ACT English 2.14 Passage Drill
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In this ACT English drill question, figure out if the underlined section requires a correction or not.
|ACT English||Passage Drill|
|Product Type||ACT English|
Having the wrong introductory phrase can throw a sentence out of whack.
These types of phrases are supposed to set the stage for the sentence to come,
and if they set the stage in a confusing way, nobody knows what’s going on.
Choice (A) is a good example of an introductory phrase gone wrong.
“Unwilling to accept the truth”
fails because the sentence doesn’t reference any truth that the writer is unwilling to accept.
The author is well aware that the cat hates bathing, but bathes it anyway.
Harsh, but necessary we suppose.
Choice (B) gives us the modifier “sympathizing,” which supposedly describes the way the author
feels as he or she washes the cat despite its protests. Unless the writer is some kind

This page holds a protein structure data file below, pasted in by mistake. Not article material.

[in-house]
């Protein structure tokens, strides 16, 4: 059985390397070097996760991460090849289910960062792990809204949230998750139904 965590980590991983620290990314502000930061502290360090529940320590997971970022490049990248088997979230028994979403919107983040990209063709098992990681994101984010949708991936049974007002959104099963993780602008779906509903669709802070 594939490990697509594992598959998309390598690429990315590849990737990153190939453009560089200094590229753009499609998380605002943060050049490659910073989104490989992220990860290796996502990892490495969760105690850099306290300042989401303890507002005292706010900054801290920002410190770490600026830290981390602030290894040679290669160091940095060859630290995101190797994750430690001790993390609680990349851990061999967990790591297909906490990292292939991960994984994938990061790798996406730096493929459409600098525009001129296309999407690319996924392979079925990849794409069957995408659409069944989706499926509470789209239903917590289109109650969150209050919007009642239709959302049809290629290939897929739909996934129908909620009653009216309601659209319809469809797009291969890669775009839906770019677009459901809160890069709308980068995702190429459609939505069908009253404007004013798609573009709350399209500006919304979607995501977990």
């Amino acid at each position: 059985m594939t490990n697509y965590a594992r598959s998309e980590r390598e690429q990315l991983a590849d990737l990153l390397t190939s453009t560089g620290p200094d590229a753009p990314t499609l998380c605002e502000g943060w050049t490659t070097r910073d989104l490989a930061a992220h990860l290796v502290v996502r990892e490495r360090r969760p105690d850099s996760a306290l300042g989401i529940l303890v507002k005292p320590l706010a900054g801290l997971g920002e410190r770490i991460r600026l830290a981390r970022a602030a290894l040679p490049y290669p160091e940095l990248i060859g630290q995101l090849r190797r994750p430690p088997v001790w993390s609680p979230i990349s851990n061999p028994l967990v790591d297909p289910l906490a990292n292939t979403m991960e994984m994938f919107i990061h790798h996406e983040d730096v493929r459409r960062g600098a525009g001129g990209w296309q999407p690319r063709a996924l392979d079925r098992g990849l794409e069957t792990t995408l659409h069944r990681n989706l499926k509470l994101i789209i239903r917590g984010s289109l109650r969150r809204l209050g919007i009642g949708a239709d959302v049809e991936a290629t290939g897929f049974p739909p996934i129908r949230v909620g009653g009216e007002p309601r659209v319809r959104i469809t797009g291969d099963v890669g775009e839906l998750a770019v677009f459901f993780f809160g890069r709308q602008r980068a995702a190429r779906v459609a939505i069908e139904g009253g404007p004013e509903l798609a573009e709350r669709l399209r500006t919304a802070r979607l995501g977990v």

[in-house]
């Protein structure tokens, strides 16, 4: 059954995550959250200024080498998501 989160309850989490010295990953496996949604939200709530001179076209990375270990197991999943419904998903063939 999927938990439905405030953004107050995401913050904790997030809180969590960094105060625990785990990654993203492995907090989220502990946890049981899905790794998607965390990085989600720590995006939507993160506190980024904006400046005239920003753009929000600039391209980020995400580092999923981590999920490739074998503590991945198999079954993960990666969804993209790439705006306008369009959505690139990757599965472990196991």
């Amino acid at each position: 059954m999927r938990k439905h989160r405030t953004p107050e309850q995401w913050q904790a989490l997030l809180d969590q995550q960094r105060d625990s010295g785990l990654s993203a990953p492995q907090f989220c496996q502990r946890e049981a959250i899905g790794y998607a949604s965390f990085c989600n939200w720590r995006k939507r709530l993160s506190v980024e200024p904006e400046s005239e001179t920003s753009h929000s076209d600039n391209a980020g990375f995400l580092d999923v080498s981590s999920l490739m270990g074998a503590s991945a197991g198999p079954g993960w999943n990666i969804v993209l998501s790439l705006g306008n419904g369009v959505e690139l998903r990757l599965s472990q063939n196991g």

of sadist, there’s a good chance that he or she does feel bad for the cat.
However, “sympathizing” doesn’t groove with the rest of the sentence. If the writer
were overwhelmed with sympathy, he or she would probably stop bathing the cat. Instead,
the author continues the hated bath. Hm, maybe he or she is a sadist.
Next, we’ll take a look at choice (C), which offers the phrase “feeling cowed.”
In case anybody is wondering, the word “cowed” has nothing to do with our bovine friends--unless
they’re being bullied by the big cow on the block.
When someone has been “cowed,” it means that they’ve been intimidated into submission.
This, of course, doesn’t describe the author’s disposition. The author is making this bath
happen even though the cat is putting up a serious fight.
The correct answer is (D). The phrase “refusing to accept defeat” sets us up to hear the
rest of the sentence, and it functions as a transition from the cat's extreme reaction
to the writer's own fairly drastic action of turning on the shower.
We could think of a few more drastic actions, but the Humane Society would probably disapprove.